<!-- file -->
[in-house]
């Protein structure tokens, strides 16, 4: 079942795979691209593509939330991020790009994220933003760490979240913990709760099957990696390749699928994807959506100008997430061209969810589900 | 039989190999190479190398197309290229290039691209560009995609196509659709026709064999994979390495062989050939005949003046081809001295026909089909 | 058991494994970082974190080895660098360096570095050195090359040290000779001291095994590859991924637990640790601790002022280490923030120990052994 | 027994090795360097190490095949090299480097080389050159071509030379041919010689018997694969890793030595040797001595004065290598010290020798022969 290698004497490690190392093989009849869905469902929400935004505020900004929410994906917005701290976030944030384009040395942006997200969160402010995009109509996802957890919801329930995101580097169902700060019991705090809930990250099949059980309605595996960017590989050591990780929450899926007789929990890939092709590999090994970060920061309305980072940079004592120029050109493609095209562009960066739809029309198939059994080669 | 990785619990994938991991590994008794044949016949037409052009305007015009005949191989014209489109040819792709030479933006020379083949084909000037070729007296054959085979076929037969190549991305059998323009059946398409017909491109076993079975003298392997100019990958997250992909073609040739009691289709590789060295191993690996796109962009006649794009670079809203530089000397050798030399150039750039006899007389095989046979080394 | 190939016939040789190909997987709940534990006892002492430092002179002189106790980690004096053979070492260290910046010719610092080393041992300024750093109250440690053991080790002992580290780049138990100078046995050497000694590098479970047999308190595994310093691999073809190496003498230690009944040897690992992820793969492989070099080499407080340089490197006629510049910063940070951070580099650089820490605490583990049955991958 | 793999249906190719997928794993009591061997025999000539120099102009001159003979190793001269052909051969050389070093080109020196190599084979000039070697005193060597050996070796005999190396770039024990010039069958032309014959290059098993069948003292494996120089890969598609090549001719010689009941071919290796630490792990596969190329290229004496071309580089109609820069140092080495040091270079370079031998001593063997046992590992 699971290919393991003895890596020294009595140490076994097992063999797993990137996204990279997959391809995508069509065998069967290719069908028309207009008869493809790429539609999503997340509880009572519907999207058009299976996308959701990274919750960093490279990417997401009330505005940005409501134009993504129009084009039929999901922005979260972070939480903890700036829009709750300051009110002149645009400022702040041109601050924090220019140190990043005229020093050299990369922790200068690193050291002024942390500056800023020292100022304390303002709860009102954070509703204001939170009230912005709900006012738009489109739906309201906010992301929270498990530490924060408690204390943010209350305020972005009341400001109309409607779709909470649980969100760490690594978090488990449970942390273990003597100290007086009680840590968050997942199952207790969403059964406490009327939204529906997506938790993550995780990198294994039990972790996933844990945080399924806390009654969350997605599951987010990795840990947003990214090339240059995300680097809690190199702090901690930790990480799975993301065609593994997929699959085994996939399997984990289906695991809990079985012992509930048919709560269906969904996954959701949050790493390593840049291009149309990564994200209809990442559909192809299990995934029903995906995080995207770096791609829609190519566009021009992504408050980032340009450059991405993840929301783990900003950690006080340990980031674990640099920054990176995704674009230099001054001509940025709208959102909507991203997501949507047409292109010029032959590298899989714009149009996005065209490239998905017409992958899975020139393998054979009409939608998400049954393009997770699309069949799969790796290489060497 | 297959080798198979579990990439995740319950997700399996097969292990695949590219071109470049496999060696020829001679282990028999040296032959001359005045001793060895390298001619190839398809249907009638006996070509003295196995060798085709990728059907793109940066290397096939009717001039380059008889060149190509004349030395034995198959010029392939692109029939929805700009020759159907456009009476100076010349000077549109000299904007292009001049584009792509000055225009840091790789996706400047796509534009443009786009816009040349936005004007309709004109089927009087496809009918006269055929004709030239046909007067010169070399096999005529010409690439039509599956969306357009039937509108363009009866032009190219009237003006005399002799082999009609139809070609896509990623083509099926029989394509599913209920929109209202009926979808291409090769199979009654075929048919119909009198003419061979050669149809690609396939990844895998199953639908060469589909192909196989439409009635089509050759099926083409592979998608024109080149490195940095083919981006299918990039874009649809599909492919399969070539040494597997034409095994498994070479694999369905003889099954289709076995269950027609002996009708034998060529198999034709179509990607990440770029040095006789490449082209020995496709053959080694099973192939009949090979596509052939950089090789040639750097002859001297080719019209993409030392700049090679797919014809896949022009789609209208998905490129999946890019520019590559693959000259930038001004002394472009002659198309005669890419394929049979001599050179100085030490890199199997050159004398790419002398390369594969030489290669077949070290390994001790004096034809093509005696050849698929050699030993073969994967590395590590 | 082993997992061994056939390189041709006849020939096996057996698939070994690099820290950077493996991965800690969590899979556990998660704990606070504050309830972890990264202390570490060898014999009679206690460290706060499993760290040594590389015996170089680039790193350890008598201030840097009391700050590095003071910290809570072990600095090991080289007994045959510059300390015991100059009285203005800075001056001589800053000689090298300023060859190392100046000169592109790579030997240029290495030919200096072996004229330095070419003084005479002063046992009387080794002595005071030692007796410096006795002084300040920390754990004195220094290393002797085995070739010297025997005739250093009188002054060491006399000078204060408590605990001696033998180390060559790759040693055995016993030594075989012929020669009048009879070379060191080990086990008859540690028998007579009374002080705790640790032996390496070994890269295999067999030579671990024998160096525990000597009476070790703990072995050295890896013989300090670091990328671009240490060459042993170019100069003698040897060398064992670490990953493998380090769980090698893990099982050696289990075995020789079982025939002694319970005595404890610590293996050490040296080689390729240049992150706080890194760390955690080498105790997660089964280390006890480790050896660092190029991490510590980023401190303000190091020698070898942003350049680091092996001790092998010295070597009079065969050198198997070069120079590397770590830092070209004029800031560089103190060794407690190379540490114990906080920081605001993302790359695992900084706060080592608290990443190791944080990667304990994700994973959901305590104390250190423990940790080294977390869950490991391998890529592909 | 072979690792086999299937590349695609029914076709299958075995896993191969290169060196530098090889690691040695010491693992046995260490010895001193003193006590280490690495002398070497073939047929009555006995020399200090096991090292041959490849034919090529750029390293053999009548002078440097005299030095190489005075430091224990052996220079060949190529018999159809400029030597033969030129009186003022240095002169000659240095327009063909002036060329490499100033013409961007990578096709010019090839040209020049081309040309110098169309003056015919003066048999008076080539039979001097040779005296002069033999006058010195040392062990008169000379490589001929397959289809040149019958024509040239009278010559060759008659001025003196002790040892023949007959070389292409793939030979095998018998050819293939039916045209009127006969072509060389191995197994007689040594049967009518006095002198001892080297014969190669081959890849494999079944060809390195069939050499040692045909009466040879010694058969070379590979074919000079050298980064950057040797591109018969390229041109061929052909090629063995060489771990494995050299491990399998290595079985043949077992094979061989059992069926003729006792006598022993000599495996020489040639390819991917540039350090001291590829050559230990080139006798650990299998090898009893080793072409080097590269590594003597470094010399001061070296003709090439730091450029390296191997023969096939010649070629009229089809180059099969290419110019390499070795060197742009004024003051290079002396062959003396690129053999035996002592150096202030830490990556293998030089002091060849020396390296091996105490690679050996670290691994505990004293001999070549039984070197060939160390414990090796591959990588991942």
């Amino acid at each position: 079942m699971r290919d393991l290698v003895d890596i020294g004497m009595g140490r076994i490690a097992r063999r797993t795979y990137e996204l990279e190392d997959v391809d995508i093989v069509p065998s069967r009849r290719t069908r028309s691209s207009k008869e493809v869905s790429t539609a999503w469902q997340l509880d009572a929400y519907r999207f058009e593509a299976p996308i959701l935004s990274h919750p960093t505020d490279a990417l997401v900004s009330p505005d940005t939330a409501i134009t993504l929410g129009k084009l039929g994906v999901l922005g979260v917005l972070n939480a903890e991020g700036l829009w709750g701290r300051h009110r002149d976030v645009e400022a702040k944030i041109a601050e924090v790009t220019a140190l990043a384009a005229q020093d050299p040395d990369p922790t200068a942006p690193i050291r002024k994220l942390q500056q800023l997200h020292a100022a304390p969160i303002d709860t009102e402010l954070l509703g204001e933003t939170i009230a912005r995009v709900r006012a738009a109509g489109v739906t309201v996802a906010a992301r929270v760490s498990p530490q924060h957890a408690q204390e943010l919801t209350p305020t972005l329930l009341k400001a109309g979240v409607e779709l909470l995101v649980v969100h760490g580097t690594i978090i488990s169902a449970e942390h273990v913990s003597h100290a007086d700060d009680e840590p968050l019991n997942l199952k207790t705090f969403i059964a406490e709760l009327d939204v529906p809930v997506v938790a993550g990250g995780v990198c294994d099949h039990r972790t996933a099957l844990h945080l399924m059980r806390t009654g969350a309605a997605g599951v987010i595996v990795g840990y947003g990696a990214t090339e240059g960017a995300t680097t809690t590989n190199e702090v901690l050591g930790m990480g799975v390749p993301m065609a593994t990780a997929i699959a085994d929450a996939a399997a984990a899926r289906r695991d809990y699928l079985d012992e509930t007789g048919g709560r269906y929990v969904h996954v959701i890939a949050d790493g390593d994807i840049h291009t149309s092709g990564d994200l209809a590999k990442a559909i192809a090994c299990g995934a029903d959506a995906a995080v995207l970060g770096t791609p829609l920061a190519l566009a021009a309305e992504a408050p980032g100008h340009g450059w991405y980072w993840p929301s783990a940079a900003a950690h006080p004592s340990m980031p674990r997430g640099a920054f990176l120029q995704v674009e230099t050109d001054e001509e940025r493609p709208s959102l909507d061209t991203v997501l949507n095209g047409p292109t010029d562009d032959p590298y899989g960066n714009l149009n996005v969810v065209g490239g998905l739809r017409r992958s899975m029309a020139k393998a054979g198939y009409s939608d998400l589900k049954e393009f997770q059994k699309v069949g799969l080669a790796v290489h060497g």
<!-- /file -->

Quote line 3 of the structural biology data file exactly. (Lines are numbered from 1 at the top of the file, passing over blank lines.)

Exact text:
């Amino acid at each position: 079942m699971r290919d393991l290698v003895d890596i020294g004497m009595g140490r076994i490690a097992r063999r797993t795979y990137e996204l990279e190392d997959v391809d995508i093989v069509p065998s069967r009849r290719t069908r028309s691209s207009k008869e493809v869905s790429t539609a999503w469902q997340l509880d009572a929400y519907r999207f058009e593509a299976p996308i959701l935004s990274h919750p960093t505020d490279a990417l997401v900004s009330p505005d940005t939330a409501i134009t993504l929410g129009k084009l039929g994906v999901l922005g979260v917005l972070n939480a903890e991020g700036l829009w709750g701290r300051h009110r002149d976030v645009e400022a702040k944030i041109a601050e924090v790009t220019a140190l990043a384009a005229q020093d050299p040395d990369p922790t200068a942006p690193i050291r002024k994220l942390q500056q800023l997200h020292a100022a304390p969160i303002d709860t009102e402010l954070l509703g204001e933003t939170i009230a912005r995009v709900r006012a738009a109509g489109v739906t309201v996802a906010a992301r929270v760490s498990p530490q924060h957890a408690q204390e943010l919801t209350p305020t972005l329930l009341k400001a109309g979240v409607e779709l909470l995101v649980v969100h760490g580097t690594i978090i488990s169902a449970e942390h273990v913990s003597h100290a007086d700060d009680e840590p968050l019991n997942l199952k207790t705090f969403i059964a406490e709760l009327d939204v529906p809930v997506v938790a993550g990250g995780v990198c294994d099949h039990r972790t996933a099957l844990h945080l399924m059980r806390t009654g969350a309605a997605g599951v987010i595996v990795g840990y947003g990696a990214t090339e240059g960017a995300t680097t809690t590989n190199e702090v901690l050591g930790m990480g799975v390749p993301m065609a593994t990780a997929i699959a085994d929450a996939a399997a984990a899926r289906r695991d809990y699928l079985d012992e509930t007789g048919g709560r269906y929990v969904h996954v959701i890939a949050d790493g390593d994807i840049h291009t149309s092709g990564d994200l209809a590999k990442a559909i192809a090994c299990g995934a029903d959506a995906a995080v995207l970060g770096t791609p829609l920061a190519l566009a021009a309305e992504a408050p980032g100008h340009g450059w991405y980072w993840p929301s783990a940079a900003a950690h006080p004592s340990m980031p674990r997430g640099a920054f990176l120029q995704v674009e230099t050109d001054e001509e940025r493609p709208s959102l909507d061209t991203v997501l949507n095209g047409p292109t010029d562009d032959p590298y899989g960066n714009l149009n996005v969810v065209g490239g998905l739809r017409r992958s899975m029309a020139k393998a054979g198939y009409s939608d998400l589900k049954e393009f997770q059994k699309v069949g799969l080669a790796v290489h060497g």